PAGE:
17/05/2016

Not having access to financial services is a fundamental barrier to social and economic growth, and this is a problem for more than half of the world. Low-income individuals are capable of lifting themselves out of poverty if given access to even the most basic financial services. Formal financial institutions were not designed to help those who don’t already have financial assets and for those who do not have access to typical banks, microfinance institutions provide an invaluable lifeline.

With access to savings, credit, insurance, and other financial services, the poor are more resilient and better able to cope with the everyday crises they face. But banking is a highly regulated environment. An institution needs to know many things about their customers, including where they live, in order to make a responsible lending decision.

But what if your customer’s address is “Left at the junction, past the petrol station, behind the big tree on the right”?

This makes the microfinance process incredibly difficult to manage and can result in many not getting the access to financial services they need. It is inefficient, error prone and frustrating for all involved.

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what3words in Liberia

Alliance Microfinance AS (AMAS) is the wholly-owned subsidiary of Norwegian NGO Mission Alliance (MA). They provide microfinance infrastructure across four continents with a $250m portfolio. They recently opened in Liberia under the brand Diaconia.

Liberia is the fourth poorest country in the world by GDP per capita (PPP) according to the IMF. One of the major problems in Liberia is that clients do not have addresses. Only some streets are named, houses are not visible on maps, and addresses tend to simply describe directions. Historically, hand-drawn paper maps are used to describe a home and a typical client requires three or four separate maps. Separate maps need to be produced for the home residence of the client, along with the homes of any guarantors.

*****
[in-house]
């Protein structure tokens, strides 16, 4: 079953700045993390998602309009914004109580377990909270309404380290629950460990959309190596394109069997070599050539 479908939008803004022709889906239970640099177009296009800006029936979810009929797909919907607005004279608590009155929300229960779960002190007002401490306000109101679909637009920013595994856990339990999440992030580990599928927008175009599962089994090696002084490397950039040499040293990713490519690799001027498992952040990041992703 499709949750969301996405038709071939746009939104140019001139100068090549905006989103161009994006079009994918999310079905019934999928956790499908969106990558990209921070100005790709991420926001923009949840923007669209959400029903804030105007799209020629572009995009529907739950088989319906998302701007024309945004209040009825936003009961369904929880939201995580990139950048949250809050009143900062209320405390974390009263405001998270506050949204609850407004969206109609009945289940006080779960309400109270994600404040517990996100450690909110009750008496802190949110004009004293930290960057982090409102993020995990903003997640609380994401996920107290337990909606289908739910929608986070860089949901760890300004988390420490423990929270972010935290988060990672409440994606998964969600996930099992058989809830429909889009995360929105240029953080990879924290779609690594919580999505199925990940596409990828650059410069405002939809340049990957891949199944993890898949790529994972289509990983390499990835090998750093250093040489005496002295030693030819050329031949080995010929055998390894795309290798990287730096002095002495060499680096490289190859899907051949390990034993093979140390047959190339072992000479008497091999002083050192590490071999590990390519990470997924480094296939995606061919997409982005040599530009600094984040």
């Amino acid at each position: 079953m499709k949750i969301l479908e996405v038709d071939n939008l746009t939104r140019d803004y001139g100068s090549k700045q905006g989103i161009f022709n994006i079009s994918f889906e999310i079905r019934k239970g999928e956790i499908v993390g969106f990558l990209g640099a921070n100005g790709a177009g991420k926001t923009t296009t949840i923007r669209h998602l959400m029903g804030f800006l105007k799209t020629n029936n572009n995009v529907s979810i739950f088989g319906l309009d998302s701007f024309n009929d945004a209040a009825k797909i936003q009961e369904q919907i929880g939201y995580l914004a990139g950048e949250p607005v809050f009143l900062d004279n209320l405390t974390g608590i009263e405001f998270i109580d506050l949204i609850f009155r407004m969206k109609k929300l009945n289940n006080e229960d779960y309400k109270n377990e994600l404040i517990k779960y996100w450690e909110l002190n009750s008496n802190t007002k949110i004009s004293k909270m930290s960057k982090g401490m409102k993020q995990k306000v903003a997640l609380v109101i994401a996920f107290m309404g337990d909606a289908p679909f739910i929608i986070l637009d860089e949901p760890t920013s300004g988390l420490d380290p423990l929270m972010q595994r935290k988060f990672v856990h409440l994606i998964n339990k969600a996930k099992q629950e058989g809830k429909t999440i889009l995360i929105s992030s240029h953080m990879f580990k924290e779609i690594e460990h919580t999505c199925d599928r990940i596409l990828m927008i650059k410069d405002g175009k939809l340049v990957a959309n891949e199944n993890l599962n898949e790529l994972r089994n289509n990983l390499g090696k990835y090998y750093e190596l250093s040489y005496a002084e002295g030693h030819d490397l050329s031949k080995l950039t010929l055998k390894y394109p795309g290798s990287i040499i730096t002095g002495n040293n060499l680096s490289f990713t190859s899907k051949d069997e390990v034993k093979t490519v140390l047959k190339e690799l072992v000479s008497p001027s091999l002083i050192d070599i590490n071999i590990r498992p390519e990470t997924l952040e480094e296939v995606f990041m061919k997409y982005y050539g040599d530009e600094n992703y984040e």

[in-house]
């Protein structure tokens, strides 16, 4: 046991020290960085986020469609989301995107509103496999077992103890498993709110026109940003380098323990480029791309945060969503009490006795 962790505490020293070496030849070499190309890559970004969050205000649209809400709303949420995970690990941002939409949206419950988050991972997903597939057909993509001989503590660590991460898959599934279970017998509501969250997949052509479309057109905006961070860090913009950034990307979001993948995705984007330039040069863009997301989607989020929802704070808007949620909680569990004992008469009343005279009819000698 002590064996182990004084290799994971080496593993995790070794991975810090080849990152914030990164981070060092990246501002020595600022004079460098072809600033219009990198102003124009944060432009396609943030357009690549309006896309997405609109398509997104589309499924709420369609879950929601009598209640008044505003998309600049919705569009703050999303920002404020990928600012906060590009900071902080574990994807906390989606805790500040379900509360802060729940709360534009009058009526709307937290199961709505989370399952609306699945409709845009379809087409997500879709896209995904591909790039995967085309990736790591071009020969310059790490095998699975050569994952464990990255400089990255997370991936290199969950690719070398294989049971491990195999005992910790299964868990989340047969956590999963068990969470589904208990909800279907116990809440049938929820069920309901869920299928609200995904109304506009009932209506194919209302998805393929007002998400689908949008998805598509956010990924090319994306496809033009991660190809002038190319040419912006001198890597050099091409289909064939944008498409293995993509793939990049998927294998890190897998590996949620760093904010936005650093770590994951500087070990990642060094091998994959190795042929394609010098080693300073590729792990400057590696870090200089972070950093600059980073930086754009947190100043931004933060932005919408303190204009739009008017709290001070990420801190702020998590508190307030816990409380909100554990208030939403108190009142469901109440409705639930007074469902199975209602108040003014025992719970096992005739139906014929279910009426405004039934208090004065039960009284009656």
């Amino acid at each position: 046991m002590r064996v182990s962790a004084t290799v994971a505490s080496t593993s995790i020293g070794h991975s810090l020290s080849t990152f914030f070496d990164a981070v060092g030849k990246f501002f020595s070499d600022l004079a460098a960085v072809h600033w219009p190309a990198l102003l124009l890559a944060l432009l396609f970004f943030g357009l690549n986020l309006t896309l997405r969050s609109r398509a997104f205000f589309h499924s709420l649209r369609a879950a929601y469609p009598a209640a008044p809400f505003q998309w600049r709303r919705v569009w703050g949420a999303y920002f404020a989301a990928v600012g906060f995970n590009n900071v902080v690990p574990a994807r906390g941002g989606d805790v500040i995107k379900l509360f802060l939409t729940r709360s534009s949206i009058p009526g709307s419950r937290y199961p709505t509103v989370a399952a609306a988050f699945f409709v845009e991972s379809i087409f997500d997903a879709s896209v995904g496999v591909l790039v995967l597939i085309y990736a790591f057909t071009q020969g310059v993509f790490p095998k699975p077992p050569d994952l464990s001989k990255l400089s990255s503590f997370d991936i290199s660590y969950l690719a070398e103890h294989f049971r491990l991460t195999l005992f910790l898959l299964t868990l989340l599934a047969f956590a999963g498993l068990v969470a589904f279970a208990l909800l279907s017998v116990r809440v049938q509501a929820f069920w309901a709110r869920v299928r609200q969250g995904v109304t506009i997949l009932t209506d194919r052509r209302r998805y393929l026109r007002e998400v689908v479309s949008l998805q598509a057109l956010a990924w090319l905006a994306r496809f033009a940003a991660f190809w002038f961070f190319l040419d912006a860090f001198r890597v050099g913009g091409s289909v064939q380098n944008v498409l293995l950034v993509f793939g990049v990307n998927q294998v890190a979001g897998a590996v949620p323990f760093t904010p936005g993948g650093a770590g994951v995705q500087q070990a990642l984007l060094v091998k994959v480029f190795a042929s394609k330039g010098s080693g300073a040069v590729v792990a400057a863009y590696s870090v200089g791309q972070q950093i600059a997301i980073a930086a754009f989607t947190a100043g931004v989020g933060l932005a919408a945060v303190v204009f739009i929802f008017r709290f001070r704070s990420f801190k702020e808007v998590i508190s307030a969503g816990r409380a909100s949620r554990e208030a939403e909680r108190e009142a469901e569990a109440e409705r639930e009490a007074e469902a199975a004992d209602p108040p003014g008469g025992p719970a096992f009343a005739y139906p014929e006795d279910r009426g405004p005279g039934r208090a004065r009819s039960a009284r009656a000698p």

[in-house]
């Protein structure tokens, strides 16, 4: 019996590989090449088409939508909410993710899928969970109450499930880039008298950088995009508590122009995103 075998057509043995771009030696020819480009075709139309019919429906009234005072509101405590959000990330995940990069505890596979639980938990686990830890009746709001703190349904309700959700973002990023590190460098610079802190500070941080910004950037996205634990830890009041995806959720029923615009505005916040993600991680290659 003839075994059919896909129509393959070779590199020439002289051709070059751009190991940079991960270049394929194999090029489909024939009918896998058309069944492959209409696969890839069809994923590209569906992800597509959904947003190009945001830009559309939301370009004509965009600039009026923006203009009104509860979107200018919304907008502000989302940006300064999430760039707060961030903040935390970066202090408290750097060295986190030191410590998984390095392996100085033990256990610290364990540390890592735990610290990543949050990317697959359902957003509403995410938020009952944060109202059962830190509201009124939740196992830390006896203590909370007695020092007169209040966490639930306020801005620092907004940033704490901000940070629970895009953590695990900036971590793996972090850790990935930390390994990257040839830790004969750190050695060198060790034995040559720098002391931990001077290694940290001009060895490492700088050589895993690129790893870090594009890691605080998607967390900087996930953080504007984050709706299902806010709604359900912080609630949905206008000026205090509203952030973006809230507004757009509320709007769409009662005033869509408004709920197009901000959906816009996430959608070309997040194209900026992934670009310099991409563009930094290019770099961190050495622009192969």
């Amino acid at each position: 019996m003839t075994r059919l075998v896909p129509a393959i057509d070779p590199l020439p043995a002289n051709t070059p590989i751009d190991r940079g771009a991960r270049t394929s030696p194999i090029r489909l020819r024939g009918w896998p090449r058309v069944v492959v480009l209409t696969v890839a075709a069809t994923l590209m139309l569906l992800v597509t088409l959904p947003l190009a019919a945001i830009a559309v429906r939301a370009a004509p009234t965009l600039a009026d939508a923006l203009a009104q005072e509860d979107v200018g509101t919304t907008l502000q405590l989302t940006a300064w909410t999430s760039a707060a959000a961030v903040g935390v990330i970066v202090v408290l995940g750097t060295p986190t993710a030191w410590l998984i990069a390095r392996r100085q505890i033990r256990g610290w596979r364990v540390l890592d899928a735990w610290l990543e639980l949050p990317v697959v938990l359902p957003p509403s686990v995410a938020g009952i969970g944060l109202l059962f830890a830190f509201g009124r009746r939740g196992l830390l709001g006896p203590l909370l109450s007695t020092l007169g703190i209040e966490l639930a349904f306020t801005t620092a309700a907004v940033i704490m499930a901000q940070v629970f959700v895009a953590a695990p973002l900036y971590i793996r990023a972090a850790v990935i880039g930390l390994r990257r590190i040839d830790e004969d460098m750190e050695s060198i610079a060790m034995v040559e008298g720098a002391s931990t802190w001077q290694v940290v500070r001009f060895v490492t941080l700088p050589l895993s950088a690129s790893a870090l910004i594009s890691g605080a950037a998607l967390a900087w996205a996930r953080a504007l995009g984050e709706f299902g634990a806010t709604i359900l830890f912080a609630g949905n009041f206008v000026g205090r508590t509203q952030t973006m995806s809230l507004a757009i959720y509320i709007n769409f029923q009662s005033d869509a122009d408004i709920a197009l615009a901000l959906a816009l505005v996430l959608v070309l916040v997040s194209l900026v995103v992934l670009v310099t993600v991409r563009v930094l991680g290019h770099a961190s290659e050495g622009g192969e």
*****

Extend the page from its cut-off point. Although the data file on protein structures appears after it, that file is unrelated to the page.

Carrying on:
To solve this, Diaconia are now using what3words.

A simple address for everyone

what3words is the simplest way to talk about location. It has divided the world into 3m x 3m squares, each with a unique 3 word address. Using what3words, every existing and potential customer of Diaconia now has a unique way of referring to where they live.

“Off United Nations Drive, left at the junction, past the petrol station, behind the big tree on the right, Monrovia, Liberia” could simply be referred to as jotting.younger.miracle.

The what3words app and site allows a customer’s house to be viewed on a map, to discover and share the appropriate 3 word address and to navigate there. 3 word addresses are also accepted in a range of other navigation apps including Navmii – which works with no data connection – can be opened in Google or Apple Maps, and can easily be written down, said over the phone or sent by whatsapp, email or text.

A simple process to use & scale

Diaconia purchased a number of inexpensive Huawei Android smartphones and downloaded the what3words app onto them.

All staff at Diaconia have the mobile phones and when visiting a customer, they capture the 3 word address. Once captured, staff can view a map of the address when back in the office, save it against the customer record and navigate to the customer, all without the need for hand-drawn maps or directions.

By removing the unnecessary and error-prone task of drawing maps from memory, each member of staff saves at least half an hour per client.

Having a precise reference not only provides a simple address for these locations, but it allows routes to be optimised, leading to greater efficiency and easy sharing and visualisation of customer locations.

“what3words offers the best solution to the addressing problem. Use of the app is free, training requirements are relatively low and time savings are pronounced. This is an important improvement to productivity and will help us scale dramatically.” Hugh Sinclair, Chief Operating Officer at AMAS (owner of Diaconia)